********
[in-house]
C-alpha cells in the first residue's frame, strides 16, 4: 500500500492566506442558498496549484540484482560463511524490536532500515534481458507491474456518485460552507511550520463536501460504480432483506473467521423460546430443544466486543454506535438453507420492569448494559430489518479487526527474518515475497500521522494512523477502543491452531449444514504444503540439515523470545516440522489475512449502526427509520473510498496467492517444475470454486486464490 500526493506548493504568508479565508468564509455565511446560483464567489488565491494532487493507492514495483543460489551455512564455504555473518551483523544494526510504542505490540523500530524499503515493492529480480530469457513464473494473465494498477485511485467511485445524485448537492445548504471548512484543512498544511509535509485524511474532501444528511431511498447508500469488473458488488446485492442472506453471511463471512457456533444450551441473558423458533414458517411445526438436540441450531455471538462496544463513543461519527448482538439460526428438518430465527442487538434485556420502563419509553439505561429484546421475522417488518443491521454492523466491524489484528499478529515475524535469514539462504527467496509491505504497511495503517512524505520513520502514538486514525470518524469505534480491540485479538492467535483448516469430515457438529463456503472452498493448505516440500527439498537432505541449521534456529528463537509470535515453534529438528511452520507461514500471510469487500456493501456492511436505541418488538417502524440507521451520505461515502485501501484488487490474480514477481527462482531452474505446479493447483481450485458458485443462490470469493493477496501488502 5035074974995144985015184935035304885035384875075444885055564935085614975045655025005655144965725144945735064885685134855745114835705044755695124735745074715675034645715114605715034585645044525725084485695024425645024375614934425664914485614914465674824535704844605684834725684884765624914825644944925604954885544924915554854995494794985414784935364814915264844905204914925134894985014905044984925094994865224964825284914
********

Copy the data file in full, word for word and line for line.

[in-house]
C-alpha cells in the first residue's frame, strides 16, 4: 500500500492566506442558498496549484540484482560463511524490536532500515534481458507491474456518485460552507511550520463536501460504480432483506473467521423460546430443544466486543454506535438453507420492569448494559430489518479487526527474518515475497500521522494512523477502543491452531449444514504444503540439515523470545516440522489475512449502526427509520473510498496467492517444475470454486486464490 500526493506548493504568508479565508468564509455565511446560483464567489488565491494532487493507492514495483543460489551455512564455504555473518551483523544494526510504542505490540523500530524499503515493492529480480530469457513464473494473465494498477485511485467511485445524485448537492445548504471548512484543512498544511509535509485524511474532501444528511431511498447508500469488473458488488446485492442472506453471511463471512457456533444450551441473558423458533414458517411445526438436540441450531455471538462496544463513543461519527448482538439460526428438518430465527442487538434485556420502563419509553439505561429484546421475522417488518443491521454492523466491524489484528499478529515475524535469514539462504527467496509491505504497511495503517512524505520513520502514538486514525470518524469505534480491540485479538492467535483448516469430515457438529463456503472452498493448505516440500527439498537432505541449521534456529528463537509470535515453534529438528511452520507461514500471510469487500456493501456492511436505541418488538417502524440507521451520505461515502485501501484488487490474480514477481527462482531452474505446479493447483481450485458458485443462490470469493493477496501488502 5035074974995144985015184935035304885035384875075444885055564935085614975045655025005655144965725144945735064885685134855745114835705044755695124735745074715675034645715114605715034585645044525725084485695024425645024375614934425664914485614914465674824535704844605684834725684884765624914825644944925604954885544924915554854995494794985414784935364814915264844905204914925134894985014905044984925094994865224964825284914